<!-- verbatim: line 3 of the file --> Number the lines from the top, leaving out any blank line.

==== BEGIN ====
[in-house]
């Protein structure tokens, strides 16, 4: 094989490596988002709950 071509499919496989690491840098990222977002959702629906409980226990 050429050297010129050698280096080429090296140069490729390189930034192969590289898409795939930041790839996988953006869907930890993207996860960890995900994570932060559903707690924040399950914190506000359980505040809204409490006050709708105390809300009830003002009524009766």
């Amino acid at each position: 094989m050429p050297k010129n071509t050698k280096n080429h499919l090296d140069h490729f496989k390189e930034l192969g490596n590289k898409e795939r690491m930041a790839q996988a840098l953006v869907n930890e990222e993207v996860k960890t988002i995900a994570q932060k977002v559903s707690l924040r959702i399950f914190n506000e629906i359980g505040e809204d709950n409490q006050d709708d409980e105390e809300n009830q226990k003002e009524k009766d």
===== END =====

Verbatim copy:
């Amino acid at each position: 094989m050429p050297k010129n071509t050698k280096n080429h499919l090296d140069h490729f496989k390189e930034l192969g490596n590289k898409e795939r690491m930041a790839q996988a840098l953006v869907n930890e990222e993207v996860k960890t988002i995900a994570q932060k977002v559903s707690l924040r959702i399950f914190n506000e629906i359980g505040e809204d709950n409490q006050d709708d409980e105390e809300n009830q226990k003002e009524k009766d």